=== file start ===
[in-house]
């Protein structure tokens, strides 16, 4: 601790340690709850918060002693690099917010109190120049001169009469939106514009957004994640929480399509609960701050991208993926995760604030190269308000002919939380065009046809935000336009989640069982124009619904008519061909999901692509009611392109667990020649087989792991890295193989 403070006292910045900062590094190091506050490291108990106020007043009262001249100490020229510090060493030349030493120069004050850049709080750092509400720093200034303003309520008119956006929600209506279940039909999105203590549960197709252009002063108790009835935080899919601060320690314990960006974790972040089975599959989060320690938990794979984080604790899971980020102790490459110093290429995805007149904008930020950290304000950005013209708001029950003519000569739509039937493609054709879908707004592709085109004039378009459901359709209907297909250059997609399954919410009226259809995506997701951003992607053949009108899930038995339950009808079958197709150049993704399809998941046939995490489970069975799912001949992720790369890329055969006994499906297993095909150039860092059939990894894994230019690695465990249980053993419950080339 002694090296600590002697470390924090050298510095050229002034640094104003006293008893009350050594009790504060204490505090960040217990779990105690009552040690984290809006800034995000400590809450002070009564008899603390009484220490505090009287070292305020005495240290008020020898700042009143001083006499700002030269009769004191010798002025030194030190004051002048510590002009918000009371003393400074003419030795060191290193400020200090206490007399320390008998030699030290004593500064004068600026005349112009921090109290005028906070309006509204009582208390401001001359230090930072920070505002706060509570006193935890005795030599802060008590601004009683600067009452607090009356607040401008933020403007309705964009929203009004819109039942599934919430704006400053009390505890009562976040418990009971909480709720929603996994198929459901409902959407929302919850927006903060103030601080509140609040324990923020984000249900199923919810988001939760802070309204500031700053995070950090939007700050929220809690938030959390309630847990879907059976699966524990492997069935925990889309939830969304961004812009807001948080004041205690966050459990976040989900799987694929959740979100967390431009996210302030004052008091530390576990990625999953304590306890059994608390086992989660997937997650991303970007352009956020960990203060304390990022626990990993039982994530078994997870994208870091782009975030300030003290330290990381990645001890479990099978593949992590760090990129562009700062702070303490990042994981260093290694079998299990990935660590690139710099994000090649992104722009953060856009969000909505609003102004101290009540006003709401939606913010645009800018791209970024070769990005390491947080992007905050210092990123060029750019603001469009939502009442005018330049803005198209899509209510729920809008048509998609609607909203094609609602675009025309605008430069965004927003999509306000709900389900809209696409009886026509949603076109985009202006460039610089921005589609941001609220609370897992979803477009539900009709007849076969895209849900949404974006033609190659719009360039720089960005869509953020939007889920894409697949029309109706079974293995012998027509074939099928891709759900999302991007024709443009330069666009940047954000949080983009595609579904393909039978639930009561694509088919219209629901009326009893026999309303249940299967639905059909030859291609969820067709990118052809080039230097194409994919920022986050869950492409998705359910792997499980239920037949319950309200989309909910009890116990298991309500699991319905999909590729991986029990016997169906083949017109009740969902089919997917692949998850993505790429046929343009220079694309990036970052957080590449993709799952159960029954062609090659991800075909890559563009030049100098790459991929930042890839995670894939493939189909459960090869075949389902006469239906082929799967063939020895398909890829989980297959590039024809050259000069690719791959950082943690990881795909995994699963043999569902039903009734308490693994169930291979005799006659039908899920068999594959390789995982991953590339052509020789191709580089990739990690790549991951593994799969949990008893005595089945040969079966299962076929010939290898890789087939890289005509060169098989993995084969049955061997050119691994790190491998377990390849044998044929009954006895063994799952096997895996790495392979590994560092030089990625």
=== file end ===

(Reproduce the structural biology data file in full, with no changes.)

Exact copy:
[in-house]
């Protein structure tokens, strides 16, 4: 601790340690709850918060002693690099917010109190120049001169009469939106514009957004994640929480399509609960701050991208993926995760604030190269308000002919939380065009046809935000336009989640069982124009619904008519061909999901692509009611392109667990020649087989792991890295193989 403070006292910045900062590094190091506050490291108990106020007043009262001249100490020229510090060493030349030493120069004050850049709080750092509400720093200034303003309520008119956006929600209506279940039909999105203590549960197709252009002063108790009835935080899919601060320690314990960006974790972040089975599959989060320690938990794979984080604790899971980020102790490459110093290429995805007149904008930020950290304000950005013209708001029950003519000569739509039937493609054709879908707004592709085109004039378009459901359709209907297909250059997609399954919410009226259809995506997701951003992607053949009108899930038995339950009808079958197709150049993704399809998941046939995490489970069975799912001949992720790369890329055969006994499906297993095909150039860092059939990894894994230019690695465990249980053993419950080339 002694090296600590002697470390924090050298510095050229002034640094104003006293008893009350050594009790504060204490505090960040217990779990105690009552040690984290809006800034995000400590809450002070009564008899603390009484220490505090009287070292305020005495240290008020020898700042009143001083006499700002030269009769004191010798002025030194030190004051002048510590002009918000009371003393400074003419030795060191290193400020200090206490007399320390008998030699030290004593500064004068600026005349112009921090109290005028906070309006509204009582208390401001001359230090930072920070505002706060509570006193935890005795030599802060008590601004009683600067009452607090009356607040401008933020403007309705964009929203009004819109039942599934919430704006400053009390505890009562976040418990009971909480709720929603996994198929459901409902959407929302919850927006903060103030601080509140609040324990923020984000249900199923919810988001939760802070309204500031700053995070950090939007700050929220809690938030959390309630847990879907059976699966524990492997069935925990889309939830969304961004812009807001948080004041205690966050459990976040989900799987694929959740979100967390431009996210302030004052008091530390576990990625999953304590306890059994608390086992989660997937997650991303970007352009956020960990203060304390990022626990990993039982994530078994997870994208870091782009975030300030003290330290990381990645001890479990099978593949992590760090990129562009700062702070303490990042994981260093290694079998299990990935660590690139710099994000090649992104722009953060856009969000909505609003102004101290009540006003709401939606913010645009800018791209970024070769990005390491947080992007905050210092990123060029750019603001469009939502009442005018330049803005198209899509209510729920809008048509998609609607909203094609609602675009025309605008430069965004927003999509306000709900389900809209696409009886026509949603076109985009202006460039610089921005589609941001609220609370897992979803477009539900009709007849076969895209849900949404974006033609190659719009360039720089960005869509953020939007889920894409697949029309109706079974293995012998027509074939099928891709759900999302991007024709443009330069666009940047954000949080983009595609579904393909039978639930009561694509088919219209629901009326009893026999309303249940299967639905059909030859291609969820067709990118052809080039230097194409994919920022986050869950492409998705359910792997499980239920037949319950309200989309909910009890116990298991309500699991319905999909590729991986029990016997169906083949017109009740969902089919997917692949998850993505790429046929343009220079694309990036970052957080590449993709799952159960029954062609090659991800075909890559563009030049100098790459991929930042890839995670894939493939189909459960090869075949389902006469239906082929799967063939020895398909890829989980297959590039024809050259000069690719791959950082943690990881795909995994699963043999569902039903009734308490693994169930291979005799006659039908899920068999594959390789995982991953590339052509020789191709580089990739990690790549991951593994799969949990008893005595089945040969079966299962076929010939290898890789087939890289005509060169098989993995084969049955061997050119691994790190491998377990390849044998044929009954006895063994799952096997895996790495392979590994560092030089990625």